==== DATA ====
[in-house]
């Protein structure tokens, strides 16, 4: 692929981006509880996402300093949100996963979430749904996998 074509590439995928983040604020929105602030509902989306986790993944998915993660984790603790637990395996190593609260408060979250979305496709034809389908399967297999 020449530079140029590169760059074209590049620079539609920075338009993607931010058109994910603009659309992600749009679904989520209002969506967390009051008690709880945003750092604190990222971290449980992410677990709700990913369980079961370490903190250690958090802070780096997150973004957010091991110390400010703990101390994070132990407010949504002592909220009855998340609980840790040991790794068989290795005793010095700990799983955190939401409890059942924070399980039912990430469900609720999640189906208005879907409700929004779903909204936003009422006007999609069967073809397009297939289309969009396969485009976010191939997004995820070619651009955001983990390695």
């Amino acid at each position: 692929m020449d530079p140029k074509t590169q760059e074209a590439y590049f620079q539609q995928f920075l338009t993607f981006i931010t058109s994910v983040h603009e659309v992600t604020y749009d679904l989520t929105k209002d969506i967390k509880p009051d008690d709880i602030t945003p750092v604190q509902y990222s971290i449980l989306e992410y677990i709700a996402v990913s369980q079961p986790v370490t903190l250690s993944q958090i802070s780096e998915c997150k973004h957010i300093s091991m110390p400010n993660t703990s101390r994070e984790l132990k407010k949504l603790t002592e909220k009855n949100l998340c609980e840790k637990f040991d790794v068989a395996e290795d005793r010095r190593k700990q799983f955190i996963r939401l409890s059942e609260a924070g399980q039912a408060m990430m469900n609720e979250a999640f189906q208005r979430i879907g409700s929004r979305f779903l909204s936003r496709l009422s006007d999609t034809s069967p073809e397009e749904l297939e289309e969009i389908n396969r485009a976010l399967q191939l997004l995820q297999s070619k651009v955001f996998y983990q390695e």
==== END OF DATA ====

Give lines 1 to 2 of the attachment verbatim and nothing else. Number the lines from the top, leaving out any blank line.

[in-house]
């Protein structure tokens, strides 16, 4: 692929981006509880996402300093949100996963979430749904996998 074509590439995928983040604020929105602030509902989306986790993944998915993660984790603790637990395996190593609260408060979250979305496709034809389908399967297999 020449530079140029590169760059074209590049620079539609920075338009993607931010058109994910603009659309992600749009679904989520209002969506967390009051008690709880945003750092604190990222971290449980992410677990709700990913369980079961370490903190250690958090802070780096997150973004957010091991110390400010703990101390994070132990407010949504002592909220009855998340609980840790040991790794068989290795005793010095700990799983955190939401409890059942924070399980039912990430469900609720999640189906208005879907409700929004779903909204936003009422006007999609069967073809397009297939289309969009396969485009976010191939997004995820070619651009955001983990390695």